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Monotherapy Best Option for Low Back Pain

November 5, 2015
Acute back pain is best treated with an NSAID like naproxen—even in the emergency department. Adding additional medications does not improve outcomes, and can raise risks.

Every year, millions of Americans enter emergency departments (ED) seeking help for their acute low back pain (LBP). Oftentimes, doctors prescribe a combination therapy: for example, a nonsteroidal anti-inflammatory drug (NSAID) paired with a muscle relaxer or an opioid.1

However, prescribing patients more than one drug does not guarantee better outcomes and increases risks, according to researchers at the Montefiore Medical Center in Bronx, New York.

When patients with nontraumatic, nonradicular LBP were given naproxen, there was no added benefit from also taking a muscle relaxer or an opioid, like cyclobenzaprine or oxycodone/acetaminophen, noted the results of a new study published in JAMA.

The study bares new evidence challenging the supposition that more drugs mean more success when treating acute LBP in the ED setting.2 Even so, physicians often treat the condition through concurrent medications. A substantial fraction of patients even receive all 3 types of drugs at the same time—a NSAID, a muscle relaxant, and an opioid—despite the fact that studies have had conflicting conclusions over the actual clinical efficacy of such a polytherapeutic approach.

“Our results are similar to other studies of NSAIDs combined with cyclobenzaprine3-6 conducted in a variety of settings, including an ED and primary care and specialty clinics. Despite the fact that both NSAIDS and cyclobenzaprine are efficacious when administered as monotherapy,7,8 the bulk of the data, including the findings in this study, suggest combination therapy is not better than monotherapy,” the authors wrote.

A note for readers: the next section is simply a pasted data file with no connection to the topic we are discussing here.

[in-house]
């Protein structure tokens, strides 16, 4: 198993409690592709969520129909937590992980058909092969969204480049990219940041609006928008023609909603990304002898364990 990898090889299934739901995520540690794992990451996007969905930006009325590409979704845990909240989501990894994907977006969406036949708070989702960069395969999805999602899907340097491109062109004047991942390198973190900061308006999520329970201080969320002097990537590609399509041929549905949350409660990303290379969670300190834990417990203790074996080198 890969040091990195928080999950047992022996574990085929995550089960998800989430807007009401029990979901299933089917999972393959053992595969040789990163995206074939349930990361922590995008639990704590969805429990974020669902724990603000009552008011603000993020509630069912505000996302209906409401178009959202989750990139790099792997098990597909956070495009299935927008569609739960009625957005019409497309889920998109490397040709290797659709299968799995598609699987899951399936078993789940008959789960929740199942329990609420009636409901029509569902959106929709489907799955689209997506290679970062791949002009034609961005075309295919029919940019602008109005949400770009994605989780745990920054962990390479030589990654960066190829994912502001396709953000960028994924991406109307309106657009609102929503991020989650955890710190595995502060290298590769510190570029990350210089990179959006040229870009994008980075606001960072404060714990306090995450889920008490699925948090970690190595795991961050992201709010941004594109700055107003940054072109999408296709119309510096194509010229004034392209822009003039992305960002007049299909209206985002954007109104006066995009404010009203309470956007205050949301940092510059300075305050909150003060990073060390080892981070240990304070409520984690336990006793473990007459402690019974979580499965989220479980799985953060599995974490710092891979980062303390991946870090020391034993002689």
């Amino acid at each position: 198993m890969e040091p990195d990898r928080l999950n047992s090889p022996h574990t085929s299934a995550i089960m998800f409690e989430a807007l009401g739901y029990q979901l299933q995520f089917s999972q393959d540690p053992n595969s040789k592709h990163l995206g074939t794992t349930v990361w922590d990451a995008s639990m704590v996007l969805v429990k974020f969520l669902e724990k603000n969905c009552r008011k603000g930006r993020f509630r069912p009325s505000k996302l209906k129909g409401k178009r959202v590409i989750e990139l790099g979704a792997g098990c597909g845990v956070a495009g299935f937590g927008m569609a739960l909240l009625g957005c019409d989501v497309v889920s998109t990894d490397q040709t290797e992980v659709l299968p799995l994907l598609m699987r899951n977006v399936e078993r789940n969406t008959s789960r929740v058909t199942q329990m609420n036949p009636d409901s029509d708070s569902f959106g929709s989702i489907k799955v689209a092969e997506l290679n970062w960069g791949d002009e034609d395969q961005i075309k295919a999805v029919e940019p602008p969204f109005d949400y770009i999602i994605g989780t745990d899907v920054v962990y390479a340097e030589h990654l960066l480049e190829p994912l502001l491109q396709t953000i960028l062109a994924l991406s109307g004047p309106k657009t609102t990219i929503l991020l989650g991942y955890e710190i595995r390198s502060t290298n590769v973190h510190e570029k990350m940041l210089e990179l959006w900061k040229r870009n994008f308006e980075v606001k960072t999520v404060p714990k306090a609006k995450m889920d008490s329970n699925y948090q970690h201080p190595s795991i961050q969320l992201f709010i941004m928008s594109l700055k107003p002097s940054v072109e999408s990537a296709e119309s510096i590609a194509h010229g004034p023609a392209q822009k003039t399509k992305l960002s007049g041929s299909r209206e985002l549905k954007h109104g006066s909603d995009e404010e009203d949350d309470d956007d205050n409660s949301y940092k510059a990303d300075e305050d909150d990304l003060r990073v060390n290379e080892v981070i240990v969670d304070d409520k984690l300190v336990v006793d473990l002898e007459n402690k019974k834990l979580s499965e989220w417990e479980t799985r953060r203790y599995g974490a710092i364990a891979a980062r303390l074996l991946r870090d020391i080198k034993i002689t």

The researchers likely chose cyclobenzaprine to represent the general clinical practice, as it is very commonly prescribed as a muscle relaxant. However, according to Jeffrey Fudin, BS, PharmD, DAAPM, FCCP, FASHP, the drug is still a poor choice, which may help explain why there weren’t any added benefits to supplementing it with a naproxen monotherapy regimen.

“There is limited evidence that cyclobenzaprine has any real direct muscle relaxant properties,” said Dr. Fudin, a clinical pharmacy specialist at the Stratton VA Medical Center in Albany, New York, and an editorial board member of Practical Pain Management. Metaxalone or tizanidine could have been a “more reasonable option,” Dr. Fudin said. But even if a cyclobenzaprine dose was efficacious, it should be generally avoided as a concomitant with an opioid.

“(Cyclobenzaprine) clearly has a high side effect profile related to its anticholinergic effects, including sedation and significant constipation. For this reason, as far as I’m concerned, it should almost never be combined with opioids, especially in the opioid naïve patient.”

The Study

In the randomized clinical trial, 323 patients aged 21 to 64 were provided a 10-day supply of medication to treat their acute LBP. Using the Roland-Morris Disability Questionnaire (RMDQ) as the primary measurement of outcomes, all patients started off with a score greater than 5 on the scale, which rates 0 as no functional impairment and 24 as maximum impairment.9 All patients received 20, 500 mg tablets of naproxen, taking 1 tablet every 12 hours as needed. The patients also were randomized to receive 60 tablets of an additional, concurrent medication—5 mg cyclobenzaprine, 5 mg oxycodone/325 mg acetaminophen, or placebo—to be taken as 1 to 2 tablets every 8 hours, if necessary.

After the first week, patients that took naproxen and placebo had significant improvements in their RMDQ by a mean of 9.8 (98.3% CI, 7.9 to 11.7). Interestingly, patients randomized to receive cyclobenzaprine or oxycodone/acetaminophen with their naproxen dose showed little difference from the naproxen/placebo group, with mean RMDQ improvements at 10.1 (98.3% CI, 7.9 to 12.3) and 11.1 (98.3% CI, 9.0 to 13.2), respectively.

Differences in Mean RMDQ